ISLS 3020: Critical Thinking: Why Do We Believe the Things We Do?  
Online Synchronous | Aug 26 – Nov 18 | Wednesdays 7-9:45pm  
This course focuses on a central question: ‘Why do we believe the things we do?’ This question will drive all of the individual writing and reading assignments. In this context students consider, from a multi-disciplinary perspective, topics such as: mental models, hidden assumptions and the place of implicit beliefs in reasoning; ‘thin slicing’ and the role of the ‘adaptive unconscious’ in decision making; propaganda, public relations and the role of the media in belief formation; the identification and evaluation of arguments and the difference between persuasive and cogent reasoning. 
Deborah Bishop | 3 UG credits  

ISLS 3211: Russian Politics  
Online Synchronous | Aug 26 – Nov 18 | Wednesdays 7-9:45pm  
Explores Russia’s political themes of the 20th century, especially events since the fall of the Soviet Union. Includes Russia’s tentative steps towards capitalism and democracy in the last two decades. Employs different analytical tools to craft an interdisciplinary portrait of Russia. Provides an opportunity to substantially improve critical thinking and basic academic writing.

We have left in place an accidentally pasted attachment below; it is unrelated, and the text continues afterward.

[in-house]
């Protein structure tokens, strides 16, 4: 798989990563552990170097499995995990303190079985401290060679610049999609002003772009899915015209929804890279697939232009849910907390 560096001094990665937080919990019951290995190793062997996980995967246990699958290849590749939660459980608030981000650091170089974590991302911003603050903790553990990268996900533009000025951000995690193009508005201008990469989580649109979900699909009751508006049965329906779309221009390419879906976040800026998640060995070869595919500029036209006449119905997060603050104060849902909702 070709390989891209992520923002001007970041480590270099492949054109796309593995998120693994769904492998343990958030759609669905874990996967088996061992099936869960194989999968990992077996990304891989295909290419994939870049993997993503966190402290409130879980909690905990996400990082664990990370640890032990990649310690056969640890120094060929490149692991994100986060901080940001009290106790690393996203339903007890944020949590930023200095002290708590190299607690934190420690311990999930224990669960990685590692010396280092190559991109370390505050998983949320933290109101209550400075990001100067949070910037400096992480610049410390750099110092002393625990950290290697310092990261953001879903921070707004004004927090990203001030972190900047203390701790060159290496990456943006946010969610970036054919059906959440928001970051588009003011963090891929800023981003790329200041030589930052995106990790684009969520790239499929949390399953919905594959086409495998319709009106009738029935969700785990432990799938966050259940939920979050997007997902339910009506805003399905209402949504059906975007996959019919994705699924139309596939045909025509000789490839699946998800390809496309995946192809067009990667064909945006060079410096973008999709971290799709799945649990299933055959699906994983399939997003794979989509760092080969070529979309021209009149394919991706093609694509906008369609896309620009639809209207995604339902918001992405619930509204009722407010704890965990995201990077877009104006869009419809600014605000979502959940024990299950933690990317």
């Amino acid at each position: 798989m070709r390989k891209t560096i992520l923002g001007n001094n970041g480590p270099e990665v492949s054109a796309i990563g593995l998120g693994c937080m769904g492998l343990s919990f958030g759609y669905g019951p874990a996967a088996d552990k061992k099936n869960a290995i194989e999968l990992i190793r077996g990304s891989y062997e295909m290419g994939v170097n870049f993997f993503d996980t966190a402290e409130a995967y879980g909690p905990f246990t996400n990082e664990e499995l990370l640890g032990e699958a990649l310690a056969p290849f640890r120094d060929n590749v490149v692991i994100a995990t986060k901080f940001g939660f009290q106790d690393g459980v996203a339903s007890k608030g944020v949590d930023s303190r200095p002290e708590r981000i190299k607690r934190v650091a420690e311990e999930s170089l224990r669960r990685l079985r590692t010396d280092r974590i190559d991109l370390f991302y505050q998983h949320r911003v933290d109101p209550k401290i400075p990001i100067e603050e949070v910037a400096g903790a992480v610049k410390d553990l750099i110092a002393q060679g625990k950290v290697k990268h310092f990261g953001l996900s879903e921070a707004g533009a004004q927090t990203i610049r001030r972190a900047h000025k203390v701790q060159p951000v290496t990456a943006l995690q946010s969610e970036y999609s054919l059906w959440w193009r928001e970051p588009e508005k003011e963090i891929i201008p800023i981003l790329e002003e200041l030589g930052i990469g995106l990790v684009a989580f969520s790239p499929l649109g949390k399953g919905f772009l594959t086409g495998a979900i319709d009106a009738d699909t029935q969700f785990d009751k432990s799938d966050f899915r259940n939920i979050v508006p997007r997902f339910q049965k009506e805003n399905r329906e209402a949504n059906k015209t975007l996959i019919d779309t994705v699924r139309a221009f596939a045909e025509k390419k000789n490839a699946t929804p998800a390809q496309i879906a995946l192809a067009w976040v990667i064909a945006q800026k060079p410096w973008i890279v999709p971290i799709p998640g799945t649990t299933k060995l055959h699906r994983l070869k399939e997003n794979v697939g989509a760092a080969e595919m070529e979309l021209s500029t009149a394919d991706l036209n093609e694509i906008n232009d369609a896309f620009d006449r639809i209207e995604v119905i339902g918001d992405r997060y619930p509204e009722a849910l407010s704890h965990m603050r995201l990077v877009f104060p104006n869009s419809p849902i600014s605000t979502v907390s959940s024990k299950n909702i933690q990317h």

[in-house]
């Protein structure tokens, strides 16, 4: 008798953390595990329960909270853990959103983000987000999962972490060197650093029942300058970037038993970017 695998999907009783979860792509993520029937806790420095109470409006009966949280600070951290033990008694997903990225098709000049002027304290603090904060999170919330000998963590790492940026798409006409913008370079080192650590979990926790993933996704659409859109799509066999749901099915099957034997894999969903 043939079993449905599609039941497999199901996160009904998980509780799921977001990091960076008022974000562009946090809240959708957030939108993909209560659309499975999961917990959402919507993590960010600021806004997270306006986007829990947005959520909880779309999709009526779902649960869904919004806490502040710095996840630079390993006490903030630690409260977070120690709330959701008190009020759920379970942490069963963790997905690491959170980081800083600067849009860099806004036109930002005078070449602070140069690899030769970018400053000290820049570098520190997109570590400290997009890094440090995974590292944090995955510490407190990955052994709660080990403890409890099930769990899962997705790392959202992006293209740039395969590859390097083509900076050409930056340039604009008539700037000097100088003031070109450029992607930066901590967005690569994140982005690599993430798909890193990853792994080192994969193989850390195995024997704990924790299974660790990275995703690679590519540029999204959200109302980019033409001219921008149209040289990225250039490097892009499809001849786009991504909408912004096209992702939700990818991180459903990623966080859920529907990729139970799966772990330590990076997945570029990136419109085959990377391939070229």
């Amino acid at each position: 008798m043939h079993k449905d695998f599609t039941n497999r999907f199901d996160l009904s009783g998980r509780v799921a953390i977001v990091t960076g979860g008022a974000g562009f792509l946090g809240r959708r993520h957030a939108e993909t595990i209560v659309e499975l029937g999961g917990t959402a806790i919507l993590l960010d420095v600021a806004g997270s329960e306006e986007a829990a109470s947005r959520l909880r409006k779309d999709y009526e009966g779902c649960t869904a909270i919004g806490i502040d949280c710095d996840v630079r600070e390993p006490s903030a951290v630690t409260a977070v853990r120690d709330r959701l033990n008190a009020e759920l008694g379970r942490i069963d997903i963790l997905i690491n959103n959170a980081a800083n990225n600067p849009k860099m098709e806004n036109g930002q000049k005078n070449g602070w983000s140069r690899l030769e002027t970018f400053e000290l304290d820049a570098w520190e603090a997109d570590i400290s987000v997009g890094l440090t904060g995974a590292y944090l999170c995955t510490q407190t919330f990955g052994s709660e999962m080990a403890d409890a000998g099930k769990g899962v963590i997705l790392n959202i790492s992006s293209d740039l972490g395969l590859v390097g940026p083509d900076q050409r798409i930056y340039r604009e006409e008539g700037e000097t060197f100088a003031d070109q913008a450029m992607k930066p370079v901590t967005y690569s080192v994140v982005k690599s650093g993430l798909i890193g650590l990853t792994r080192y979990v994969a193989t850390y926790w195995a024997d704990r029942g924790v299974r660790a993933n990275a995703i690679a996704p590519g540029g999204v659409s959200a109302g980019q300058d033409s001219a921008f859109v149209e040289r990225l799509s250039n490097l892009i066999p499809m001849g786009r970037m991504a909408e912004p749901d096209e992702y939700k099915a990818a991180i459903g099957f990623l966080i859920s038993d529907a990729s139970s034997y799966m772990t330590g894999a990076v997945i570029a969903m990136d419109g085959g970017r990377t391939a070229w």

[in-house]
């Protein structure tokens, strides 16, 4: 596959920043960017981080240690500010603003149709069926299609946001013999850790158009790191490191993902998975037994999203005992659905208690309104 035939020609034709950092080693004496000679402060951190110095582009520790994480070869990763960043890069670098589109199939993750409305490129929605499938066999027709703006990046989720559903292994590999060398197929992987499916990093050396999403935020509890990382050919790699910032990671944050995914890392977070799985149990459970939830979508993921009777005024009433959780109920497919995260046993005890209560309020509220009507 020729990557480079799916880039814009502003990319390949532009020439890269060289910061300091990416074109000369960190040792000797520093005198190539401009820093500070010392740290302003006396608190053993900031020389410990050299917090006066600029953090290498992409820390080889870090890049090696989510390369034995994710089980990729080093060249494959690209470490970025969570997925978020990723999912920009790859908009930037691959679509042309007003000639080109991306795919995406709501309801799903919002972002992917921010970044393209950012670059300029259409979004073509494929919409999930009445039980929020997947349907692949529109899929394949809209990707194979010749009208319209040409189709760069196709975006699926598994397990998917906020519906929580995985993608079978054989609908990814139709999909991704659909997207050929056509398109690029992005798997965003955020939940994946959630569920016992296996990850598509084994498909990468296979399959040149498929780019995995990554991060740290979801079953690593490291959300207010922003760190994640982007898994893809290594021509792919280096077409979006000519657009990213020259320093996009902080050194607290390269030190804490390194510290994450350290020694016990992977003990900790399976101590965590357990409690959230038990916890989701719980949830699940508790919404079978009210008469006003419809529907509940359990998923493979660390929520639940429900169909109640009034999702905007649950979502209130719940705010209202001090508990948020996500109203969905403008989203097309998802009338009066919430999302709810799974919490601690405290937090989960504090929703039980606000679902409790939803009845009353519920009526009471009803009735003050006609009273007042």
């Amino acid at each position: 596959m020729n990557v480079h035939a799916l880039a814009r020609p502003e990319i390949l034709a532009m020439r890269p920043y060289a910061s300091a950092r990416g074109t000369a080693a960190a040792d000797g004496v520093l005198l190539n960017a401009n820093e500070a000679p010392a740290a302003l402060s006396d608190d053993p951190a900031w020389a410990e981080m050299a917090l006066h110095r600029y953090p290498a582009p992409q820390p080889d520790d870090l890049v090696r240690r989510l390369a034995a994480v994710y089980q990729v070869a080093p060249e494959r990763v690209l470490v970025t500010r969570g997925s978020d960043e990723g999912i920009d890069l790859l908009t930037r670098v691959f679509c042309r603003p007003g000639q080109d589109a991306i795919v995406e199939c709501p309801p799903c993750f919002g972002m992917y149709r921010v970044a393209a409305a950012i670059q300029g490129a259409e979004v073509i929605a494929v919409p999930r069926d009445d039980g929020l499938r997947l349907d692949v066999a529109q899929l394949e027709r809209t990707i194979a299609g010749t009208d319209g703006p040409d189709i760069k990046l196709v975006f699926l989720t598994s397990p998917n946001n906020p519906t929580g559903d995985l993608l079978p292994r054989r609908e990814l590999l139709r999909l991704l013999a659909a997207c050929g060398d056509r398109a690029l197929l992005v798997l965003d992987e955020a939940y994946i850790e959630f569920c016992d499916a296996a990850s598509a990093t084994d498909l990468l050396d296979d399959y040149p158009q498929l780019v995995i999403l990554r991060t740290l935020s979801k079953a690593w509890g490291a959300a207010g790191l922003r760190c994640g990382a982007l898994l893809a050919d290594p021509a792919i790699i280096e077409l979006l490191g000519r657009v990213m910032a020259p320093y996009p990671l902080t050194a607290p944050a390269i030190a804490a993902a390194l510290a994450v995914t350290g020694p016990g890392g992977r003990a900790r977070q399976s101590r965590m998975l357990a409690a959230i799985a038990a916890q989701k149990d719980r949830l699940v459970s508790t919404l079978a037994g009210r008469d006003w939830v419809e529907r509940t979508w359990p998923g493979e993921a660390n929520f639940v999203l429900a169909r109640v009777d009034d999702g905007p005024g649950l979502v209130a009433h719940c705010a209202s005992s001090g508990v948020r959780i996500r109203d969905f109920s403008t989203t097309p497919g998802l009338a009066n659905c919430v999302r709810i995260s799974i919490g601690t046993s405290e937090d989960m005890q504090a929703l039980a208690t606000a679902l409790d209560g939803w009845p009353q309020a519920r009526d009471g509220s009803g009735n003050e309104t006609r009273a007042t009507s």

Yuri Urbanovich | 3 UG credits  

ISSS 3045: Science and Practice of Mindfulness  
Online Synchronous | Aug 26 – Nov 18 | Wednesdays 4-6:45pm  
Considers the latest scientific findings about the mind-body connection, offers students the opportunity to experience them through direct mindfulness meditative practices. Explores formal and informal mindfulness practices, the contextual background of mindfulness, and applies them to a variety of professions and settings. Covers a range of contemplative exercises that cultivate emotional balance and the ability to cope with stress. Susanna Williams | 3 UG credits  

ISSS 3416: Social Psychology in The Modern World  
Online Synchronous | Aug 25 – Nov 24 | Tuesdays 7-9:45pm  
Examines major theories of social influence and human relations, with a focus on research methodologies and recent findings. Covers topics such as social cognition, self-concept, attitudes, persuasion, conformity, aggression, helping behavior, prejudice, and interpersonal relationships. Provides opportunities for students to critically examine the scientific literature and undertake research assignments to apply theory to modern societal issues.  
Margaret Bryce | 3 UG credits